Judge responds to Lori Vallow Daybell's request for a new trial - East Idaho News
Daybell Case

Judge responds to Lori Vallow Daybell’s request for a new trial

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Lori Vallow Daybell leaves the courthouse after Judge Steven Boyce denies her motion for a new trial. | Jordan Wood, EastIdahoNews.com

ST. ANTHONY – Lori Vallow Daybell and her defense attorneys argued for a new trial Thursday, giving multiple arguments for why they believed she deserved another shot at gaining her freedom, but the judge denied the motion.

Last month, after a six-week trial, Daybell was found guilty of murdering two of her children, Joshua “JJ” Vallow and Tylee Ryan. She was also found guilty of conspiracy to commit the murder of Tammy Daybell, the then-wife of Lori Daybell’s husband, Chad Daybell.

RELATED | Jury convicts Lori Vallow Daybell in murders of JJ, Tylee and Tammy Daybell

On Thursday, the attorneys argued whether the entire trial should be repeated. Ultimately, District Judge Steven Boyce said he found no evidence that a new proceeding is necessary.

At the beginning of the hearing, Jim Archibald and John Thomas, Daybell’s defense attorneys, argued the language in the original indictment was confusing for both the jury and their client.

The original indictment stated Daybell was charged among five total conspirators, including herself, Chad Daybell, her brother Alex Cox (now deceased), and two other “co-conspirators” who were not explicitly named.

Later, the language was changed to clarify that Lori Daybell and Chad Daybell were the only conspirators.

“I don’t fault the court as much as I do the government for the way this indictment was filed,” Archibald said. “For the court and the government to then, at the end of our seven weeks in Boise, to all of a sudden say, ‘Just kidding, not really five people, it’s two or more because of the definition of conspiracy,’ this was a mistake created by the government.”

RELATED | Defense asks grand jury to clarify charging language in Daybell indictment

Boyce ruled the change in the indictment language did not affect the trial’s outcome.

“The question is whether or not the defendant had notice about the charge of conspiracy. The overt acts did not change,” Boyce said. “There wasn’t an amendment to the indictment that allowed for any overt acts.”

Archibald then argued the language in the jury instructions was also confusing and that it was not clarified in a way that was fair to Daybell.

Before Daybell’s trial began, Boyce allowed a modification to the jury instructions to include the term “and/or” rather than the “and” that was initially there, dealing with conspiracy charges.

Boyce ruled that this also did not change the trial’s outcome, stating that the change to the language was not a “fatal variance.”

Lastly, Archibald argued that Saul Hernandez, Juror No. 8, who participated in an interview with Nate Eaton at EastIdahoNews.com, stated he was confused by the jury instructions, which Archibald says should also be grounds for a new trial.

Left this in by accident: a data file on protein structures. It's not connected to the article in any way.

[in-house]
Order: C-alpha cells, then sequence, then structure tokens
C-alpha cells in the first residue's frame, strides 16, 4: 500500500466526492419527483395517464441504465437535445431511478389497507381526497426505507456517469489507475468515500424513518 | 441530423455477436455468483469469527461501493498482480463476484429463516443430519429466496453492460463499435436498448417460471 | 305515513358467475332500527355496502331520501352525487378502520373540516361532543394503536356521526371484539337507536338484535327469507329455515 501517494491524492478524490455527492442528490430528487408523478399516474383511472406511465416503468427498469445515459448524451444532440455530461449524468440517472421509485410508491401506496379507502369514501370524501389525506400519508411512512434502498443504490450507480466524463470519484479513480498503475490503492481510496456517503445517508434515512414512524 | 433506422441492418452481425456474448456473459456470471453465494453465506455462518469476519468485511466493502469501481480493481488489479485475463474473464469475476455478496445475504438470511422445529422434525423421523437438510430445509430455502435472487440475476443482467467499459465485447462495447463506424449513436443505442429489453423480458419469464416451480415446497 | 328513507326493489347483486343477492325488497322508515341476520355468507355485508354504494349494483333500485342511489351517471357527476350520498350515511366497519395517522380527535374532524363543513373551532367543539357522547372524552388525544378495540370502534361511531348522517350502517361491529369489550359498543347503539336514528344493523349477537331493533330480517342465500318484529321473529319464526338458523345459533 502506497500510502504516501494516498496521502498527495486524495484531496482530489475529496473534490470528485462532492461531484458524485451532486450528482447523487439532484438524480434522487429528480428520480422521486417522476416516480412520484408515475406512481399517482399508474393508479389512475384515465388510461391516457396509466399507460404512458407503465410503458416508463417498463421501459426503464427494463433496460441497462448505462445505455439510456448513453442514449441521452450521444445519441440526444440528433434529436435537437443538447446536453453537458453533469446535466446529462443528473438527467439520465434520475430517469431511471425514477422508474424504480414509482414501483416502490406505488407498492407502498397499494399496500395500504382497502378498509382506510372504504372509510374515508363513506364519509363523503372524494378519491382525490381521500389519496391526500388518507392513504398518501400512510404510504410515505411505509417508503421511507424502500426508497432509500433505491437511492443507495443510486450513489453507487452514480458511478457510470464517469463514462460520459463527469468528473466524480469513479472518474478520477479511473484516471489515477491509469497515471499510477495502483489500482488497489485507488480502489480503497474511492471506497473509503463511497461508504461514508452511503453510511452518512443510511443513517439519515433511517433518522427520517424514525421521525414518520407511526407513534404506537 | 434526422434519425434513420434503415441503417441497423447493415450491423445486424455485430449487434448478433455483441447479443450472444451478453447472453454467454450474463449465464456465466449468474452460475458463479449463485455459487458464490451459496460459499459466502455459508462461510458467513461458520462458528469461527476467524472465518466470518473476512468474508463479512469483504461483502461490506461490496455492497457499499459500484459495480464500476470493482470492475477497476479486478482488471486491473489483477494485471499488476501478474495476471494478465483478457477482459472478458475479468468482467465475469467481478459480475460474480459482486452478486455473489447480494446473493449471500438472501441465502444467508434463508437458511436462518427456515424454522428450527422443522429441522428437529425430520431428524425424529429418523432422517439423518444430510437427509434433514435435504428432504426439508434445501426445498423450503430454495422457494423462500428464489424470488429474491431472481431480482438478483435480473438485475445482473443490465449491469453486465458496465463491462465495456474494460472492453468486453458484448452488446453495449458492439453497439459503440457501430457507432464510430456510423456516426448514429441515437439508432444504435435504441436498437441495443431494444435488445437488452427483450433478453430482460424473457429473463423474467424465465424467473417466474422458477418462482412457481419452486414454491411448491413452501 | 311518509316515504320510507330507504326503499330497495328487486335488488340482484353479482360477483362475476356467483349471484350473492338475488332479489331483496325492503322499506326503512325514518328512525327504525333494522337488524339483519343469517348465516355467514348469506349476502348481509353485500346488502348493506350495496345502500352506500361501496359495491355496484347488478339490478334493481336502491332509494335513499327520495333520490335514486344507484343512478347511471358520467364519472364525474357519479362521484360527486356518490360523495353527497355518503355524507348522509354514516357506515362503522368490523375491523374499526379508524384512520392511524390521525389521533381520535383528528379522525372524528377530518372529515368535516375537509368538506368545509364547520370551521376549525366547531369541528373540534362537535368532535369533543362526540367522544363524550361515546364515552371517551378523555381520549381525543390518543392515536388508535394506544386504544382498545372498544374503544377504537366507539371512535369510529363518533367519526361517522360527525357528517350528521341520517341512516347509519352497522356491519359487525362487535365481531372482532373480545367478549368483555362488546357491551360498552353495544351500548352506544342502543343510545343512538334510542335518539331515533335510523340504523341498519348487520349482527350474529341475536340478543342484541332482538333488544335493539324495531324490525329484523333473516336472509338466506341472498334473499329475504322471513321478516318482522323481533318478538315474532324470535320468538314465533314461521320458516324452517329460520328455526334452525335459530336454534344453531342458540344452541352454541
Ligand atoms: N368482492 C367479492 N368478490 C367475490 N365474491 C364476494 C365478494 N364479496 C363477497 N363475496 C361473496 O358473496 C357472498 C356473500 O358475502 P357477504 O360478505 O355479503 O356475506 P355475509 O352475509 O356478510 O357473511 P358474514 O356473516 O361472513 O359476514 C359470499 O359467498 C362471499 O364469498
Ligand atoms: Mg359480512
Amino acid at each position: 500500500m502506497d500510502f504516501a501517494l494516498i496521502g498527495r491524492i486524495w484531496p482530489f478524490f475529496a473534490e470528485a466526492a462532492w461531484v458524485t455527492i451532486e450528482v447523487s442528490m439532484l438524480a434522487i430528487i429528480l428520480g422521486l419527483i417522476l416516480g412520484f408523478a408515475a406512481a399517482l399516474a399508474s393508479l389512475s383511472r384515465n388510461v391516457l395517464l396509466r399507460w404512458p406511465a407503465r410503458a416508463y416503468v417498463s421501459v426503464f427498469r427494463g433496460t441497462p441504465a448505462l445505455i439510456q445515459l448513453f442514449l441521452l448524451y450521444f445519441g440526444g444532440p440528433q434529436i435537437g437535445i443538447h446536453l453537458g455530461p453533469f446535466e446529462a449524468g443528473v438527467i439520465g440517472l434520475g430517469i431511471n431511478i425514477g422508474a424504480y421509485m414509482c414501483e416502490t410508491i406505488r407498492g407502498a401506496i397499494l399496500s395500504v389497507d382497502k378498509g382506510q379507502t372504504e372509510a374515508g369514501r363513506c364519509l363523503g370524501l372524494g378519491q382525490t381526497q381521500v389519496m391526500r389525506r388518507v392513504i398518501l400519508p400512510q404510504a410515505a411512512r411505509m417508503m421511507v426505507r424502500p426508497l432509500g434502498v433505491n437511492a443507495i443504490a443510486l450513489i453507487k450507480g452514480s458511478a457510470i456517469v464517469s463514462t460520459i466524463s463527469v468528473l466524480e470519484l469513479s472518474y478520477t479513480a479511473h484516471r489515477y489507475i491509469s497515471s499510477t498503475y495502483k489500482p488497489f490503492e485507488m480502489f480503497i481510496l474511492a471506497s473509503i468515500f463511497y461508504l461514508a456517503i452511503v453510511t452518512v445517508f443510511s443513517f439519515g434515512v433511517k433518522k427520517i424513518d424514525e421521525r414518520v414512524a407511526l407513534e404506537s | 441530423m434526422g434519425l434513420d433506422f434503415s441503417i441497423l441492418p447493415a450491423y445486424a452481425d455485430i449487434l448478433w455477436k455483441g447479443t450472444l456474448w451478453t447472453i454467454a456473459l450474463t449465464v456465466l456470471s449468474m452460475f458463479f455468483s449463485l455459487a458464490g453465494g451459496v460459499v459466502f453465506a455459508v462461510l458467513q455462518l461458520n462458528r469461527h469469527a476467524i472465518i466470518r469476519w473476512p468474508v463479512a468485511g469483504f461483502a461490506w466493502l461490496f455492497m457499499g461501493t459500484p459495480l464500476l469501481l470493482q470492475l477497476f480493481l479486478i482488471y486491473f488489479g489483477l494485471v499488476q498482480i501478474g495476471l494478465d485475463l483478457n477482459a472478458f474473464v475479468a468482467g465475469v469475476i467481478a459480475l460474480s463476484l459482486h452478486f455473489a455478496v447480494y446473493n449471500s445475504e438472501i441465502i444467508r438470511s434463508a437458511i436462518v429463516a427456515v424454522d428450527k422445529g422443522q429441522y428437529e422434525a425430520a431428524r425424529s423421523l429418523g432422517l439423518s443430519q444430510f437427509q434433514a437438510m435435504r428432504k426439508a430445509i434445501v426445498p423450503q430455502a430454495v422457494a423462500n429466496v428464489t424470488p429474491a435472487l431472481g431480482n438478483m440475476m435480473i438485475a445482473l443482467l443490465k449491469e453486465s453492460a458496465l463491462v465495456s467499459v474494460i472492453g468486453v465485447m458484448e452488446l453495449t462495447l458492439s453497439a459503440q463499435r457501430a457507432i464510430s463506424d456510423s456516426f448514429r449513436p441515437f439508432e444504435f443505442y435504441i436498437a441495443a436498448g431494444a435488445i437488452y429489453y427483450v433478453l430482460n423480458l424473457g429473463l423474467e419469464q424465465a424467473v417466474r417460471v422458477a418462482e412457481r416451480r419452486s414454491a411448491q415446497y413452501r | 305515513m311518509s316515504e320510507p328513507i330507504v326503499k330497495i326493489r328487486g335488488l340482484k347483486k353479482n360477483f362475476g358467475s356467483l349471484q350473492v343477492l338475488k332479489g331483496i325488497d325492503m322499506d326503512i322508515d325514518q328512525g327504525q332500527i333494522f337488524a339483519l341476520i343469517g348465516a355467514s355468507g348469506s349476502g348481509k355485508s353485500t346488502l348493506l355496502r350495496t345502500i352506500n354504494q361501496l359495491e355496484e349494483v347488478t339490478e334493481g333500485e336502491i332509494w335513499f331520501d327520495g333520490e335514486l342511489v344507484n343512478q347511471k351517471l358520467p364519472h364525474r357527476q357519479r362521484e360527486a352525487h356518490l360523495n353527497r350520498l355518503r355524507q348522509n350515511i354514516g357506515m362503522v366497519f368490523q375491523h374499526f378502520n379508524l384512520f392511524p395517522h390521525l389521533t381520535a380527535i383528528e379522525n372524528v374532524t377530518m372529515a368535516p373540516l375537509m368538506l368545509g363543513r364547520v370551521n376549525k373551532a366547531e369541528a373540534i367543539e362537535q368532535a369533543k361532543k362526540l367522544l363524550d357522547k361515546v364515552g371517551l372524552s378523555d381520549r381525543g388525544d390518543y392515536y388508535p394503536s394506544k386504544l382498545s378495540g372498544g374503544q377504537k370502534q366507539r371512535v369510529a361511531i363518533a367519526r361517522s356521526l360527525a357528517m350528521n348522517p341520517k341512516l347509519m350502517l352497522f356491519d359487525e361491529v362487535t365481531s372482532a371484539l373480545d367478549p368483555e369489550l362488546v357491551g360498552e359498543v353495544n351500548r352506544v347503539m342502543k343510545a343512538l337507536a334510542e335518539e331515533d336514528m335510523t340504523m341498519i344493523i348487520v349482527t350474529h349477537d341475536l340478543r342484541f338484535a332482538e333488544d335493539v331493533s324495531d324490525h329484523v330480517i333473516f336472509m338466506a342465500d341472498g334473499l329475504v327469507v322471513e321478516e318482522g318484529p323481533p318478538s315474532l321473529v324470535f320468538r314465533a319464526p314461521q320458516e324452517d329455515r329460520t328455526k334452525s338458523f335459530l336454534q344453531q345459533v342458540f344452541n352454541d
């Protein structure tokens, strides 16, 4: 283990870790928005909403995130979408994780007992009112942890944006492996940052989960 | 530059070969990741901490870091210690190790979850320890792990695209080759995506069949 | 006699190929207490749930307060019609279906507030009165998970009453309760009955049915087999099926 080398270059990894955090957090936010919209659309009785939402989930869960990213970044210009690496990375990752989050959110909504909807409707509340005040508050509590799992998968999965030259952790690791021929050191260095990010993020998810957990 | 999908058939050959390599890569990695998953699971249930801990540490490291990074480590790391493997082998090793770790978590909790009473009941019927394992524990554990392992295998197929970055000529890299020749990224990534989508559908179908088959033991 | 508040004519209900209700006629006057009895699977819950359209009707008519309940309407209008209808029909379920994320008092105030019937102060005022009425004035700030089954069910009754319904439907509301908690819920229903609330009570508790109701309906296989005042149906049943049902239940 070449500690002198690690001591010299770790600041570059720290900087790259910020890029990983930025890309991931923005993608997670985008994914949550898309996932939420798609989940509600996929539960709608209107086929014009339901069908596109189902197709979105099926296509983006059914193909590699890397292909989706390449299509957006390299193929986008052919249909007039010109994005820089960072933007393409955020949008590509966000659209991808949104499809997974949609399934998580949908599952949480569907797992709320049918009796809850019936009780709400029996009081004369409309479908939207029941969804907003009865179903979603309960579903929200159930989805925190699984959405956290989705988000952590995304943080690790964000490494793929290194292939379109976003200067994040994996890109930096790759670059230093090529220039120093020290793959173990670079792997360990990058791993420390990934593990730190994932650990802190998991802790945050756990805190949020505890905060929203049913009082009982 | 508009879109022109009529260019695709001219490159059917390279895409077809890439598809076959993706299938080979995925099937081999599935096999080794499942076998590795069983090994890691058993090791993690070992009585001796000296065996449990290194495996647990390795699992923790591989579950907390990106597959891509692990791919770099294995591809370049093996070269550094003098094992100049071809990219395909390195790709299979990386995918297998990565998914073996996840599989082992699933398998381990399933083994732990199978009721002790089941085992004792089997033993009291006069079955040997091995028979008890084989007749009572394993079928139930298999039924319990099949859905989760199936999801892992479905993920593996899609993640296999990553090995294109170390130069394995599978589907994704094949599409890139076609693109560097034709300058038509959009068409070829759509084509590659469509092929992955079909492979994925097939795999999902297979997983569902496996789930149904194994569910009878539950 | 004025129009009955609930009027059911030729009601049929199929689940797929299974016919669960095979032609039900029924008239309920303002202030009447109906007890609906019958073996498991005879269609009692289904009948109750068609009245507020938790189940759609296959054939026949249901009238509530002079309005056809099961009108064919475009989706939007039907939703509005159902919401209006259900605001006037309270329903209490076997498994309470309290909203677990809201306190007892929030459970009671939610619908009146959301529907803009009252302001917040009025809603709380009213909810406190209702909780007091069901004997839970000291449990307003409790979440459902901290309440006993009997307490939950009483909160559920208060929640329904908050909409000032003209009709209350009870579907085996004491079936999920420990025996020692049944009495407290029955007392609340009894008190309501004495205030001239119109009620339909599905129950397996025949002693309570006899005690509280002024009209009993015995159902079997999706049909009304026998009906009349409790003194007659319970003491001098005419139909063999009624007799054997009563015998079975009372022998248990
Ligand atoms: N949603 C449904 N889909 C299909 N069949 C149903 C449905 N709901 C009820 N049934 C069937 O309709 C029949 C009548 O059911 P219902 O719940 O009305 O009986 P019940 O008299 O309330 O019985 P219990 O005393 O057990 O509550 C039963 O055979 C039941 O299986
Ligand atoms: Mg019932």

You can watch that juror interview here.

Archibald made a point to tell the court that he is not criticizing the media or the juror.

“Our third point for asking for a new trial is based upon a news interview that a juror gave to a reporter,” said Archibald. “Both the juror and the reporter were very respectful of the process, the attorneys and all of the court staff. The juror and reporter indicated their respect towards the process from the start to the finish of the trial. I’m not criticizing either of them.”

Archibald finished his argument by stating that if the motion were approved, he would expect the cases to be reset simultaneously, meaning that Chad Daybell’s trial, scheduled for April 2024, would also include Lori.

Fremont County Prosecuting Attorney Lindsey Blake refuted Archibald’s arguments, stating the language in both the indictment and jury instructions were clear and that Juror No. 8 never said he needed clarification on the jury instructions.

“The indictment may be amended at any time before the prosecution rests,” Blake said. “Any statement reported to be made by Juror No. 8 should not be considered by this court. If the court were to consider those statements, the defendant’s motion would still fail.”

Blake continued by quoting the juror in the interview who, when asked by Eaton if he found the jury instructions confusing, stated, “I personally did not.”

Boyce ruled this also was not grounds for a new trial, stating that he never received a copy of the interview or any of the quotes as evidence or in an affidavit, so he didn’t have them in front of him at any point.

“During the course of the trial, the jurors each day signed a daily affirmation and a declaration that they had not received any improper prejudicial information because they were instructed that they were prohibited from looking up anything about the case,” said Boyce. “There was never any contact made to the court by any juror about any outside influence.”

Lori Daybell’s sentencing is scheduled for July 31 at 9 a.m. at the Fremont County Courthouse. Chad Daybell’s trial is scheduled for April 1, 2024.

RELATED | ‘If there was a face to evil, it was hers.’ Juror describes how Lori Daybell was found guilty


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